How Sweet It Is! learn how corn goes from a field to your home.
Mondays are rough! Why don't your take a break and read this quick article from Westfield and brush up on your "sweet corn fun facts" to clear your mind!
For most of us, getting food on our table is a matter of going to the grocery store, picking out what's needed and heading home. But if you don't take the time to think about how your favorite farm crops are harvested, you might not realize the complexity of the process.
With summer just around the corner, you may be eagerly looking forward to corn on the cob—sweet and delicious. But how does one of your go-to hot-weather dishes get from the farm to your plate?
Fast Facts About Corn
Corn is the top crop grown by farmers in the United States. However, only a tiny percentage all the corn grown across the country is sweet corn, the cob that ends up at your summer barbecue.
The vast majority of corn grown is for feeding livestock, ethanol production or other uses in manufacturing—creating everything from crayons to soda. This type of corn is known as field corn.
Now, it's not just a matter of pulling a few cobs out of a field and calling it sweet corn. Sweet corn gets picked much earlier in the growing process, just 20 days after the silk—the fine thread-like fibers that pop out of the top of an ear—first appears. So, the corn you eat with your burgers is immature corn, whereas field corn is fully ripened and dried out.
Here's one last fun fact about corn, each piece of silk on a cob represents one kernel. In general, your average ear of corn will have about 800 kernels across 16 rows.
Where Is Corn Grown?
You can actually find corn growing on every continent except Antarctica. However, the Midwest is the largest corn-growing region in the U.S. In 2018, the value of the corn grown in this region was worth nearly $50 billion dollars.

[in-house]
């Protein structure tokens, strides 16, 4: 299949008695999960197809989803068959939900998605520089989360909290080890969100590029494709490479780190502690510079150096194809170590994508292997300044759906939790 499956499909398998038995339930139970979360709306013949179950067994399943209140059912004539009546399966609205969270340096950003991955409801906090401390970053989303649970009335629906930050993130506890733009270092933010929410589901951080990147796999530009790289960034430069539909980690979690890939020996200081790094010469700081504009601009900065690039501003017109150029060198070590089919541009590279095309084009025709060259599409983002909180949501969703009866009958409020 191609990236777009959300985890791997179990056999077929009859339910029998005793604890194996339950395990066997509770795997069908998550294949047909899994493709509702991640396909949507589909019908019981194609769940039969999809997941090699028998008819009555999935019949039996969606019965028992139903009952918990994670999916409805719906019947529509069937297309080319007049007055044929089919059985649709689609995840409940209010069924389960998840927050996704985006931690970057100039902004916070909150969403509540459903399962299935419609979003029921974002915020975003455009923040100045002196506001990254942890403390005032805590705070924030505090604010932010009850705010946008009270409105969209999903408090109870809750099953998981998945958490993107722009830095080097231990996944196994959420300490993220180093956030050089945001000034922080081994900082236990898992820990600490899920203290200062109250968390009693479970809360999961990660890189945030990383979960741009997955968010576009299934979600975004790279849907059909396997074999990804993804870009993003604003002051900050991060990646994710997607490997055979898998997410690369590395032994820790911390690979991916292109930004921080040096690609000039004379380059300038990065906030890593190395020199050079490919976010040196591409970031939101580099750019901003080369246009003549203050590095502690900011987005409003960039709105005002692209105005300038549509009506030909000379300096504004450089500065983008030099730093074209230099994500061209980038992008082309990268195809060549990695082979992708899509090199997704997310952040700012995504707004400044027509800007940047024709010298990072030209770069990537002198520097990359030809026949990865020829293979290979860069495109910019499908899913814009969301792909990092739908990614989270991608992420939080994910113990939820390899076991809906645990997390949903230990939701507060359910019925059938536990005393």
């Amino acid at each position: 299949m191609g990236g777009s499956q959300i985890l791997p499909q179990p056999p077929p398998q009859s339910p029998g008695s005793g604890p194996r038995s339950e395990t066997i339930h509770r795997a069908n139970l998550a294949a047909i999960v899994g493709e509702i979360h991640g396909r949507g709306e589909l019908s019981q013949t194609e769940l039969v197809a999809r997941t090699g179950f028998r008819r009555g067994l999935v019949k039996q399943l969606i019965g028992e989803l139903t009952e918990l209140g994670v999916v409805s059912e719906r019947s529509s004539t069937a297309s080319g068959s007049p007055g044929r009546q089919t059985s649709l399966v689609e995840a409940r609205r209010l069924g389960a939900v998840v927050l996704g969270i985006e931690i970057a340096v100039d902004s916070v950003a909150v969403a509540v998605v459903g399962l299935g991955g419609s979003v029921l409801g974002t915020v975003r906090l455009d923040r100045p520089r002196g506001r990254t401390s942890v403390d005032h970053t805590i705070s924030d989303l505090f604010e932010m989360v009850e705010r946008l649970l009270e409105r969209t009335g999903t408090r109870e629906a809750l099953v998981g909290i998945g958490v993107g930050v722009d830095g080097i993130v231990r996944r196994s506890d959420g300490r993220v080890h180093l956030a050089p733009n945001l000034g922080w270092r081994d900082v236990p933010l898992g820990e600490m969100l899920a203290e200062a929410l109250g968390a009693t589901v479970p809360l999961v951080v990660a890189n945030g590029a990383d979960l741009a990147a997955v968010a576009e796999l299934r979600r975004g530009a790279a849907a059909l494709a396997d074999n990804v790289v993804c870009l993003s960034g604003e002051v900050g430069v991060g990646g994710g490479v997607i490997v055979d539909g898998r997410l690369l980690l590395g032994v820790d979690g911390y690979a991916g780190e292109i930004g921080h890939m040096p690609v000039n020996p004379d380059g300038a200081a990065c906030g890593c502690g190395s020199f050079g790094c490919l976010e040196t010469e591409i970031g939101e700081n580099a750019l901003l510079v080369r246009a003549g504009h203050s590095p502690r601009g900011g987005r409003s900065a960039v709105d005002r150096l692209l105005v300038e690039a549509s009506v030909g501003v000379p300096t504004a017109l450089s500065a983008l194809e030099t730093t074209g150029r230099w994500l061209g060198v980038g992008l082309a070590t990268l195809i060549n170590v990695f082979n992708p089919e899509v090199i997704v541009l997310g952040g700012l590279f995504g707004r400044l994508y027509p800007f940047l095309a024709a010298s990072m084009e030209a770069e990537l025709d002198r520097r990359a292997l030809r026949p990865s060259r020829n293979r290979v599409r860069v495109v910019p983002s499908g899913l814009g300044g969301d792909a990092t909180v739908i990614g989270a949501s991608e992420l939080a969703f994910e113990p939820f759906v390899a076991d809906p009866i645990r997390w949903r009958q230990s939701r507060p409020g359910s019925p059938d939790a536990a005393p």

Iowa is the country's number one producer of corn, followed closely by Illinois. Nebraska, Minnesota and Indiana round out the top five. So, chances are the next time you pop open a can of corn, it came from this region of the country.
Farm to Table
All corn grows from one single kernel; each stalk produces two ears of corn. Farmers plant corn in late April to early May, the growing process takes anywhere from around two to three months.
Field corn is generally ready for picking in late summer or early fall. This corn is harvested, then inspected and dried out before it's stored in a grain elevator. When ready, farmers ship off to mills to get processed.
There the corn gets manufactured into all sorts of other items. Each kernel is split into various parts to create specific foods or goods. For example, the germ or hull of a kernel are mostly used to create livestock feed. While the grit is the primary ingredient in your morning bowl of corn flakes.
Sweet corn is often planted to take advantage of the surge in interest around the Fourth of July each year.
Once the corn is ready, it's harvested in less than a day. Farmers have to go through each ear by hand before packing them up. This is because there are strict U.S. Department of Agriculture (USDA) regulations on corn. To qualify as USDA Grade #1 Fancy Sweet Corn, each ear is at least six inches long and two inches in diameter with no damage.
Most corn doesn't make the cut. The ears not classified as Grade #1 might qualify for lower grade levels, get used for livestock feed, replanted or saved for other types of food.
Once ready, time is of the essence. The ears are boxed up, loaded on pallets and taken to a cooling station. Warm corn starts losing that sugar which makes sweet corn so tasty. So the pallets are put on ice to reverse the warming process as soon as possible after harvest. From there, the corn is shipped off to grocery stores. Sweet corn can go from a field to your plate in as little as two days.
The next time you're at the grocery store picking up some corn, think about how the food chain brought it right into your hands.
Liz Froment is a content marketing writer and strategist with a focus towards insurance, real estate and finance.